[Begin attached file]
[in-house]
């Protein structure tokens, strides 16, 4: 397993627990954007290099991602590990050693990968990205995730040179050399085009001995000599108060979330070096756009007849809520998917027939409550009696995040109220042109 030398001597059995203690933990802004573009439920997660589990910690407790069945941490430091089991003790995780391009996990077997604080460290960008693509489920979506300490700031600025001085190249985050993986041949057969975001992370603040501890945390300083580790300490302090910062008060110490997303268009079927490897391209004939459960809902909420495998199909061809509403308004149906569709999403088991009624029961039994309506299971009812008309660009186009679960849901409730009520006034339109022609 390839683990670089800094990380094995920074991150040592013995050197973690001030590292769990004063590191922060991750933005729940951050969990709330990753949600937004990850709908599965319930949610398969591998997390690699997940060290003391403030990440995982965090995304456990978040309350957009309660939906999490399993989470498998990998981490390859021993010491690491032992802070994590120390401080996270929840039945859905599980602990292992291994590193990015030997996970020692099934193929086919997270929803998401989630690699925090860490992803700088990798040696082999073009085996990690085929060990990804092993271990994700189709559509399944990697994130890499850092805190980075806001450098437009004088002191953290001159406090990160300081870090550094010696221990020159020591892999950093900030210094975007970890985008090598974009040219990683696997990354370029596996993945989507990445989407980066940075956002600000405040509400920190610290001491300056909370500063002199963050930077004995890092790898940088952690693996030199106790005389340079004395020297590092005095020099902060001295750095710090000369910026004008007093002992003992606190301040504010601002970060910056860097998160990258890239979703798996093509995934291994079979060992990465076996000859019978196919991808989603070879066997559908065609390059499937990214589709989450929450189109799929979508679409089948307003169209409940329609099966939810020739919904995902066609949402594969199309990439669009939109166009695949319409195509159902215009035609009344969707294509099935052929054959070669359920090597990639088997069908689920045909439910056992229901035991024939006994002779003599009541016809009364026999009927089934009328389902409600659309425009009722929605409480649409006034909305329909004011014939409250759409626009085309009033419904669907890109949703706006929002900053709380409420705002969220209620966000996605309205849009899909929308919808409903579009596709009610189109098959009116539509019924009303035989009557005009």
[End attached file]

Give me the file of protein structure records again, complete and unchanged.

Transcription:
[in-house]
């Protein structure tokens, strides 16, 4: 397993627990954007290099991602590990050693990968990205995730040179050399085009001995000599108060979330070096756009007849809520998917027939409550009696995040109220042109 030398001597059995203690933990802004573009439920997660589990910690407790069945941490430091089991003790995780391009996990077997604080460290960008693509489920979506300490700031600025001085190249985050993986041949057969975001992370603040501890945390300083580790300490302090910062008060110490997303268009079927490897391209004939459960809902909420495998199909061809509403308004149906569709999403088991009624029961039994309506299971009812008309660009186009679960849901409730009520006034339109022609 390839683990670089800094990380094995920074991150040592013995050197973690001030590292769990004063590191922060991750933005729940951050969990709330990753949600937004990850709908599965319930949610398969591998997390690699997940060290003391403030990440995982965090995304456990978040309350957009309660939906999490399993989470498998990998981490390859021993010491690491032992802070994590120390401080996270929840039945859905599980602990292992291994590193990015030997996970020692099934193929086919997270929803998401989630690699925090860490992803700088990798040696082999073009085996990690085929060990990804092993271990994700189709559509399944990697994130890499850092805190980075806001450098437009004088002191953290001159406090990160300081870090550094010696221990020159020591892999950093900030210094975007970890985008090598974009040219990683696997990354370029596996993945989507990445989407980066940075956002600000405040509400920190610290001491300056909370500063002199963050930077004995890092790898940088952690693996030199106790005389340079004395020297590092005095020099902060001295750095710090000369910026004008007093002992003992606190301040504010601002970060910056860097998160990258890239979703798996093509995934291994079979060992990465076996000859019978196919991808989603070879066997559908065609390059499937990214589709989450929450189109799929979508679409089948307003169209409940329609099966939810020739919904995902066609949402594969199309990439669009939109166009695949319409195509159902215009035609009344969707294509099935052929054959070669359920090597990639088997069908689920045909439910056992229901035991024939006994002779003599009541016809009364026999009927089934009328389902409600659309425009009722929605409480649409006034909305329909004011014939409250759409626009085309009033419904669907890109949703706006929002900053709380409420705002969220209620966000996605309205849009899909929308919808409903579009596709009610189109098959009116539509019924009303035989009557005009």